Peace Through Unity

Peace Through Unity (HM1MM5)

Location: Garryowen, MT 59031 Big Horn County
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Country: United States of America
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N 45° 34.25', W 107° 25.684'

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Inscription

Little Bighorn Battlefield

Indian descendants of participants in the Battle of the Little Bighorn helped form the vision of the Indian Memorial. The "Peace Through Unity" theme was conceived by the late Enos Poor Bear, Sr. and Austin Two Moons. Together, they were an inspiration for others and instrumental in providing their wisdom, guidance, and prayers toward the important goal of an Indian Memorial at Little Bighorn Battlefield National Monument.The seeds for peace and reconciliation were sewn earlier in 1926, during the Semi-Centennial observance of the Battle of the Little Bighorn, when former adversaries, including General Edward S. Godfrey, 7th Cavalry, and White Bull, nephew of Sitting Bull, both veterans of the battle, gathered on the battlefield, shook hands, exchanged gifts, and symbolically buried the hatchet.On June 25, 1985, Austin Two Moons started the annual Prayer for World Peace event. Over the years the sacred ceremony (which is open to the public) has become an important tradition at the battlefield. After Austin's death in 1994, the ceremony was passed to Donlin Many Bad Horses, Northern Cheyenne elder, who now carries on the important prayer ceremony annually on June 25.
Before me PeacefulBehind me PeacefulOver me PeacefulUnder me PeacefulAll around me PeacefulAmerican Indian Prayer "We want peace on earth, and that's what I have strived for . . . I've prayed here every June 25th; every summer for the future of our young . . . I don't want no war here again in the United States. I need your help . . . . to get your minds and your hearts together. Pray together. Ask the creator for peace throughout the country and throughout the world."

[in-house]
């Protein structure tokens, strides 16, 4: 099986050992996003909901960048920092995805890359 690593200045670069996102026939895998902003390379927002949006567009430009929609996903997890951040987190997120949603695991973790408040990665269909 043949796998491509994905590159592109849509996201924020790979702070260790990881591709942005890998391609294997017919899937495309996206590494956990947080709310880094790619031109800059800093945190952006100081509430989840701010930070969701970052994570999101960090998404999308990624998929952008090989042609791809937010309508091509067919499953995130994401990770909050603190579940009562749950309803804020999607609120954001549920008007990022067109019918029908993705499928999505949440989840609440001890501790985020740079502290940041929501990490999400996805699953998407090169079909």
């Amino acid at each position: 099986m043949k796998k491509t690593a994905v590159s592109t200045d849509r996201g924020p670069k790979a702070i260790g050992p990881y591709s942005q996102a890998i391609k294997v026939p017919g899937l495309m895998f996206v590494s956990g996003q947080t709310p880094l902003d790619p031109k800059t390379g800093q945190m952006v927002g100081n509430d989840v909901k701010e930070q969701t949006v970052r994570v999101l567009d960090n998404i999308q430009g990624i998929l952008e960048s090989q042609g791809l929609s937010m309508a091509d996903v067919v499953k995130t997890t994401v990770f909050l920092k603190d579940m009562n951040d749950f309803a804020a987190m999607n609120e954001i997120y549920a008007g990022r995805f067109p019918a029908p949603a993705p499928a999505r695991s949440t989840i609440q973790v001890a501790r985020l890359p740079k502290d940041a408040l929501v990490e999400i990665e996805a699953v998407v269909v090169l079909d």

- Austin Two Moons, Northern Cheyenne Elder, November 11, 1993
"Forty years ago I fought Custer . . . until all were dead . . . . I was then the enemy of the whiteman. Now I am the friend and brother, living under the flag of our country."
- Chief Two Moons, Northern Cheyenne, June 25, 1916
"The hatchet has been with the Red race, the symbol of war. We now unite in the ceremony of burying the hatchet, holding it a covenant of our common citizenship and everlasting peace."
- General Edward S. Godfrey, 7th Cavalry ret., June 26, 1926
"If this memorial is to serve its purpose, it must not only be a tribute to the dead; it must contain a message for the living . . . . power through unity . . . . "
- Enos Poor Bear, Oglala Lakota Elder
"Give them now the flowering stick that they may flourish, and the sacred pipe that they may know the power that is peace."
- Black Elk, Oglala Lakota
Details
HM NumberHM1MM5
Tags
Placed ByNational Patk Service
Marker ConditionNo reports yet
Date Added Friday, August 7th, 2015 at 6:05pm PDT -07:00
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Locationbig map
UTM (WGS84 Datum)13T E 310541 N 5049233
Decimal Degrees45.57083333, -107.42806667
Degrees and Decimal MinutesN 45° 34.25', W 107° 25.684'
Degrees, Minutes and Seconds45° 34' 15" N, 107° 25' 41.04" W
Driving DirectionsGoogle Maps
Area Code(s)406
Which side of the road?Marker is on the right when traveling North
Closest Postal AddressAt or near Unnamed Road, Garryowen MT 59031, US
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